Supreme Court dismisses challenge to Illinois forfeiture law
The Supreme Court dismissed a case pitting innocent property owners against Chicago police and prosecutors who held seized autos and other property for years under a controversial Illinois forfeiture act.
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"I would apply the general rule against vacating appellate judgments that have become moot because the parties settled," he wrote.Skip to next paragraph
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Peters said he would start the case over. He said he filed his first challenge to the Illinois forfeiture law 15 years ago and that another year wouldn't stop it. "Nothing has changed with regard to the merits, the due process issue," he said.
The lawyer said he anticipates losing at District Court level but winning again at the Seventh Circuit. Next it would be up to the State's Attorney whether to appeal, again, to the US Supreme Court.
Peters wasn't the only lawyer disappointed by the Supreme Court's action. Thomas O'Brien of the Legal Aid Society in New York City filed a friend of the court brief and was following the case closely.
Mr. O'Brien said he hopes Peters keeps fighting. "I think his chances are good," he said.
O'Brien said the issue isn't really whether people get their car back or not. "The case is about a prompt hearing," he said.
The Legal Aid lawyer brought a similar case in New York six years ago.
He argued that once police seized a car, the owner faced the daunting prospect of having to hire a lawyer, continue to make car payments for a car that was unavailable, find a way to get to work, and keep living a life while fighting the bureaucracy of forfeiture.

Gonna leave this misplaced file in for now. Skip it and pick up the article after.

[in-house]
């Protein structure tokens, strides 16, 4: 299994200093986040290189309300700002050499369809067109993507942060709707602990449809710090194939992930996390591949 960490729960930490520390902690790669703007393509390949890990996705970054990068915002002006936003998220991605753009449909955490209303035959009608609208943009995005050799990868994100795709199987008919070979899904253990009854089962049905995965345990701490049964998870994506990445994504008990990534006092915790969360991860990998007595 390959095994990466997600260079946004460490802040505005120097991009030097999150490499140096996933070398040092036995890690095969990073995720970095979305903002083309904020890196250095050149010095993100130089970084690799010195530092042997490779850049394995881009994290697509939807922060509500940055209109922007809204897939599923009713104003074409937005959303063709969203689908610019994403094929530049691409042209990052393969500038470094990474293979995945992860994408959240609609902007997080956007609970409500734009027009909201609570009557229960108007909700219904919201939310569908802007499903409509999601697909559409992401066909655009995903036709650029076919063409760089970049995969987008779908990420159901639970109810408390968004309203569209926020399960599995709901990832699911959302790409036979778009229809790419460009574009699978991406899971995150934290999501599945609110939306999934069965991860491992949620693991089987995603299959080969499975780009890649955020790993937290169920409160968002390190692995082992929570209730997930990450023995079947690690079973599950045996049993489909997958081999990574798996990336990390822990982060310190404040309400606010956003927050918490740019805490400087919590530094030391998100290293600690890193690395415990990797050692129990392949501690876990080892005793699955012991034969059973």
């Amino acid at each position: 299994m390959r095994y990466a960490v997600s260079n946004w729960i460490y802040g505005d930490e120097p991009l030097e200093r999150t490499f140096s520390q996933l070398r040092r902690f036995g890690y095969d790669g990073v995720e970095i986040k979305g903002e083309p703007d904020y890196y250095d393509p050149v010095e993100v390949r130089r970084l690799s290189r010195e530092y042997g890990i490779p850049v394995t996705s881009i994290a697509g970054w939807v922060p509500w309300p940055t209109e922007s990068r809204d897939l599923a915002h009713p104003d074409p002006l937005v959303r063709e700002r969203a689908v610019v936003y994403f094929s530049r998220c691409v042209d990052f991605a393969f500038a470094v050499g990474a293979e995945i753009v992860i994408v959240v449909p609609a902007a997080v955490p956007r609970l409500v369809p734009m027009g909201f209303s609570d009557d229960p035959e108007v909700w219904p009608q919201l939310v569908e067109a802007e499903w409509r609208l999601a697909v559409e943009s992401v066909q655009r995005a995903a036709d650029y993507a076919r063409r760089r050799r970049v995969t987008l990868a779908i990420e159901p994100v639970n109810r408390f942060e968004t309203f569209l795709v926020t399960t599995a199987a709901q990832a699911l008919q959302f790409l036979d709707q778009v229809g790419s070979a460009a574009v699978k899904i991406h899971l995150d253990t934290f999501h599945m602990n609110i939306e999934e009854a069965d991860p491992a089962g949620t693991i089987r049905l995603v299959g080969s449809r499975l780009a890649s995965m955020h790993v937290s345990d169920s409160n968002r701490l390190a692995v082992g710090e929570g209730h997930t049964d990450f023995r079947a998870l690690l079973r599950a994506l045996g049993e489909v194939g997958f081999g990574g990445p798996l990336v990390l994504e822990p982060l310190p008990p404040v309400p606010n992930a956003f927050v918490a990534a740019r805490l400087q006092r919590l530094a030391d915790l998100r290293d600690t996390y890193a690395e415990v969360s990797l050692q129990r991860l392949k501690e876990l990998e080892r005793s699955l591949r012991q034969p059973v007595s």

O'Brien won his case. The courts ordered a system that guarantees an expedited hearing before a judge within 10 business days. The judge examines police reports and charging documents and listens to the owner's side of the story before ruling.
Thousands of cars impounded
"When we started the hearing process in 2004 there were 6,000 cars in New York impoundment lots without any legal recourse to argue," he says. "That's what happens when you don't have a prompt hearing; the cars just sit there in government custody."
If there is no trial for a year or two, O'Brien says, most people stop making car payments and abandon the vehicle.
"Ironically, the state isn't really gaining value if something is rusting and depreciating away," he says.
O'Brien says the New York procedure provides a workable model for Chicago and other jurisdictions. The federal appeals court decision ordering the faster review process was written by a highly regarded judge who recently left New York City to accept a promotion.
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